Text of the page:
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Whales pick up new songs

BBC News Online

29th Nov 2000

Whale in Ocean near Shore

Male humpback whales sing songs to attract females Even singing whales are not immune to picking up a catchy tune. Humpback whales living in the waters of the Great Barrier Reef have astonished scientists by learning a new melody sung by visitors from a distant ocean.

Such a revolutionary change is unprecedented in animal cultural vocal traditions In less than two years, the giants of the deep swapped their own distinctive serenade for that of their wandering Indian Ocean cousins.
Australian marine biologists believe the males copied the songs of the
migrants to stop potential female suitors from losing interest. And they
think it is an unprecedented example of a "cultural revolution" in whale

Moonlight serenade

Male humpback whales sing on their way to and from their mating grounds in the waters of the Great Barrier Reef off the east coast of Australia. Normally, whales in different ocean basins sing unrelated songs. Like birds, their melodies can change over time, but usually this is a slow, gradual process.

So Dr Michael Noad of the University of Sydney, New South Wales, and
colleagues, were surprised to find that the whales they were studying had
suddenly picked up a new tune. Dr Noad told the BBC: "All of a sudden, a few dozen whales have come across from the west coast population and mixed in with the east coast population.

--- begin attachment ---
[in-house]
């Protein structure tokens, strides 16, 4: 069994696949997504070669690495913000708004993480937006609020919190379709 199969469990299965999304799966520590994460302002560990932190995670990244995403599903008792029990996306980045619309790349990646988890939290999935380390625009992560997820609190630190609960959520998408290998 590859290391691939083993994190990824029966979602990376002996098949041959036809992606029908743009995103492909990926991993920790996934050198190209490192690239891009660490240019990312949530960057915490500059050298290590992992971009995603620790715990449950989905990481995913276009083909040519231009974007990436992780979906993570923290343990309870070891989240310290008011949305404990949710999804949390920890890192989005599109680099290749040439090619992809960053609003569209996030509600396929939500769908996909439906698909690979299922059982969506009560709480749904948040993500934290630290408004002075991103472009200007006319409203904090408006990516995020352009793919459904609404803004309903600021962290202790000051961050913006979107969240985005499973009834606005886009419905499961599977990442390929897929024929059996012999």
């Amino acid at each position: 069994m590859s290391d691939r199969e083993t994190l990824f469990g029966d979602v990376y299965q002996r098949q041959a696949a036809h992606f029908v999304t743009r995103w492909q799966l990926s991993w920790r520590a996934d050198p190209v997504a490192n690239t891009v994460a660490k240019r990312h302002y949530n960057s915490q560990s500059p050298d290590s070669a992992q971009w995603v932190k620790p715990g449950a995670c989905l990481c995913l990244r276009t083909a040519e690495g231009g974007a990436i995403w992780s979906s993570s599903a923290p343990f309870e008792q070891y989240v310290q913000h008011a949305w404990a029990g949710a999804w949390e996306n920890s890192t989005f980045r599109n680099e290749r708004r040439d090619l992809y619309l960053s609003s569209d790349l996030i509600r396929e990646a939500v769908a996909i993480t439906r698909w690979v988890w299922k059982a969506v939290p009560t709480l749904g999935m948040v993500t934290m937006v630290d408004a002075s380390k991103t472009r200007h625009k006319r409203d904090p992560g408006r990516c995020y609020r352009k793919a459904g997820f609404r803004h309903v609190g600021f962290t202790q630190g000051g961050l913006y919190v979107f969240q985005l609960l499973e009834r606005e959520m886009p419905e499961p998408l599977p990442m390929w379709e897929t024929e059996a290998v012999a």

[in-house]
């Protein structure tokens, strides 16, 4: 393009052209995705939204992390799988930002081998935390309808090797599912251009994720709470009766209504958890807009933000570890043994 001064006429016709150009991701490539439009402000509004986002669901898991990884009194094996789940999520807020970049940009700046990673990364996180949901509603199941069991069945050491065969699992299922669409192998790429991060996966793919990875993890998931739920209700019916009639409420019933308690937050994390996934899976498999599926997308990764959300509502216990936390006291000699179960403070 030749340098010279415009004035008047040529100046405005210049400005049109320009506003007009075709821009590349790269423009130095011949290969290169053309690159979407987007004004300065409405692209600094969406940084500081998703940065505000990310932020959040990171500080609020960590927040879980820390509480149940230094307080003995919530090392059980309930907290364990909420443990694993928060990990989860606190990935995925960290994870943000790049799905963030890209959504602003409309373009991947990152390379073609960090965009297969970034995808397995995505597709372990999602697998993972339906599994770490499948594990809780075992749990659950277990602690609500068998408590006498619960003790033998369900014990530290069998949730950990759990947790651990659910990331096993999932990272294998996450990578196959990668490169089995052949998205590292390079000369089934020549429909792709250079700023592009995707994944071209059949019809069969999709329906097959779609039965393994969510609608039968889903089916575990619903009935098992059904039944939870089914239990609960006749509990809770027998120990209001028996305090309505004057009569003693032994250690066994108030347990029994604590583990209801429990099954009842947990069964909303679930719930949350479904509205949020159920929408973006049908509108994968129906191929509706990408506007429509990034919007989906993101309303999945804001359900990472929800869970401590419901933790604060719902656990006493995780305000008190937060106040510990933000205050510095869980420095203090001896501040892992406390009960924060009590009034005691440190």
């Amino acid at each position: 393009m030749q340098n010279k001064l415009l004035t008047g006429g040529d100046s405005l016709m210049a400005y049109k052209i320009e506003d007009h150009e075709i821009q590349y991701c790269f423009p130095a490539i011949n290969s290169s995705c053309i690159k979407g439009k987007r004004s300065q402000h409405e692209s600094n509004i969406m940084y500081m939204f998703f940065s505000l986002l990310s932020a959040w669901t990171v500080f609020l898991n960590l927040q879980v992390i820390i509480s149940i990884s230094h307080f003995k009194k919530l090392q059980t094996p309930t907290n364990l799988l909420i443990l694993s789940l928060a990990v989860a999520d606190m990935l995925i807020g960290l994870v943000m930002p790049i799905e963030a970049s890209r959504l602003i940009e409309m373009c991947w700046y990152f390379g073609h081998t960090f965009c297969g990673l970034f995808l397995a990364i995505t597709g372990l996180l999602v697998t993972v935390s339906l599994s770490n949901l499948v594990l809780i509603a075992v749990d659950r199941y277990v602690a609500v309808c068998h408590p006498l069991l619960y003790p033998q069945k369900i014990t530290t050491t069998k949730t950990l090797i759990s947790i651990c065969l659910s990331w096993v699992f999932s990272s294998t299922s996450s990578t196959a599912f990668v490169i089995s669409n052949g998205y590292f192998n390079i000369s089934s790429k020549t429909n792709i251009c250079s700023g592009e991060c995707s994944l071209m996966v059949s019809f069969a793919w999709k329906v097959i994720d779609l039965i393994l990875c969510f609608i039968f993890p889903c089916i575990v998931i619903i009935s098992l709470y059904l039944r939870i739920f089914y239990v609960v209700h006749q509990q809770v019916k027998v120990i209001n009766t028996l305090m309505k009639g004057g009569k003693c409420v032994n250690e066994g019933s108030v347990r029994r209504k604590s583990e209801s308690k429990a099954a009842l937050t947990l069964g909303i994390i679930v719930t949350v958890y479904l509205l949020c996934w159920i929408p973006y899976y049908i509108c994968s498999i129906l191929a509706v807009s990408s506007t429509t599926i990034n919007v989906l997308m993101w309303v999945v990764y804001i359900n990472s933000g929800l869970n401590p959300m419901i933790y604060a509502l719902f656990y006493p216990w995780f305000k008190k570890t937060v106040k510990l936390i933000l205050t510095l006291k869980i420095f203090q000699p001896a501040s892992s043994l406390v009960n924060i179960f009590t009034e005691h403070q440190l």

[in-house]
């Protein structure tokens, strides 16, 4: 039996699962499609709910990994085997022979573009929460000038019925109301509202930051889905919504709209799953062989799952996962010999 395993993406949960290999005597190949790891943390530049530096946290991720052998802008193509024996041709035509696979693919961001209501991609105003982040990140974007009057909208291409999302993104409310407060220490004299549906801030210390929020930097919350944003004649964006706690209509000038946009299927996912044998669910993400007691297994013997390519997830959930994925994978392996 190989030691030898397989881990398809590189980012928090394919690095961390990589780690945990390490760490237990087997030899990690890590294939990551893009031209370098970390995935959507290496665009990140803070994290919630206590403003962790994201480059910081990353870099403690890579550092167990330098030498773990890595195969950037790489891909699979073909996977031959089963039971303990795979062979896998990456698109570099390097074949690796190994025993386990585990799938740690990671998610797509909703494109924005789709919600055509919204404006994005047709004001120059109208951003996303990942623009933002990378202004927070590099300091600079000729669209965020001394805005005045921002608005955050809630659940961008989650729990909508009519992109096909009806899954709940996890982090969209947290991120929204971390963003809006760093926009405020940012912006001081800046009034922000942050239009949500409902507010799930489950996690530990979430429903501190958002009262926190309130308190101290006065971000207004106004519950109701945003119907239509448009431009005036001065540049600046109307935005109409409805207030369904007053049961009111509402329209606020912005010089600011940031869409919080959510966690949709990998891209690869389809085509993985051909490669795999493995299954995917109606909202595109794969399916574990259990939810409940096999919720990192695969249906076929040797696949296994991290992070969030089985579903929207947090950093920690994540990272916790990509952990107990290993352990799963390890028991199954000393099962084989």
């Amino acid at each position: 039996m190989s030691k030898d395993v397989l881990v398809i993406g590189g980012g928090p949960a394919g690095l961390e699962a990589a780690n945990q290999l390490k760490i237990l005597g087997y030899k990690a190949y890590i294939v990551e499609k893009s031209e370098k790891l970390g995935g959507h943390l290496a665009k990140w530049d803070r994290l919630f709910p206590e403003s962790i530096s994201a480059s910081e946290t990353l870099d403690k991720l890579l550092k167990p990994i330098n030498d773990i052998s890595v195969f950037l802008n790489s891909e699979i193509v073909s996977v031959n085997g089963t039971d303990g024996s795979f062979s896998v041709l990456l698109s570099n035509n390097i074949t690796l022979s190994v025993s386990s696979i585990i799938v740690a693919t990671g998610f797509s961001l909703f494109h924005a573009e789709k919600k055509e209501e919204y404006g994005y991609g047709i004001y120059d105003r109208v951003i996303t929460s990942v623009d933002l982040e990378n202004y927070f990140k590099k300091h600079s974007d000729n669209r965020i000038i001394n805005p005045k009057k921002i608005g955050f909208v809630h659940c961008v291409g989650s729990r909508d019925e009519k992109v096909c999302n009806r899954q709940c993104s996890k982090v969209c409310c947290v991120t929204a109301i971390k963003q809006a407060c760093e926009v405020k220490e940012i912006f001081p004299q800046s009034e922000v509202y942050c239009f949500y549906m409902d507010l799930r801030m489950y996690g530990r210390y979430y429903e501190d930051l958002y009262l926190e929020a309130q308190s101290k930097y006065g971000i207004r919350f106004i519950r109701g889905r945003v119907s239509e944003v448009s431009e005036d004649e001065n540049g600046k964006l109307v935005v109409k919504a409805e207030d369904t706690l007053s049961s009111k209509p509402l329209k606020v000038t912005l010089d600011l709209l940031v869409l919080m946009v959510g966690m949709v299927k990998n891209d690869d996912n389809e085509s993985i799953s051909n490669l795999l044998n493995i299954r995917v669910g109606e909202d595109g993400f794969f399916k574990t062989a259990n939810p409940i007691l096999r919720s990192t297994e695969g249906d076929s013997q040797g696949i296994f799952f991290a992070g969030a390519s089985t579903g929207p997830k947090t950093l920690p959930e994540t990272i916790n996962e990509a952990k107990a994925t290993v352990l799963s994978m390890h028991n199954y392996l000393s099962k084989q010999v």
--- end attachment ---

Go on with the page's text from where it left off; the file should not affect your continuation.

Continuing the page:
"In 1996, when we were recording the whales we picked up a small number of whales that were singing this completely different song. Literally, within a period of a few months, the east coast singers have all changed their song and adopted the west coast song."

'Cultural novelty'

The marine biologists found that at first only two of 82 east coast whales
were singing the new tune. But over a period of less than two years, all the males had switched songs. The finding is intriguing because it suggests that whales may be attracted to the cultural novelty of a song and then adopt it themselves. Reporting their findings in the scientific journal Nature, the team said: "Such a revolutionary change is unprecedented in animal cultural vocal traditions and suggests that novelty may stimulate change in humpback whale songs."

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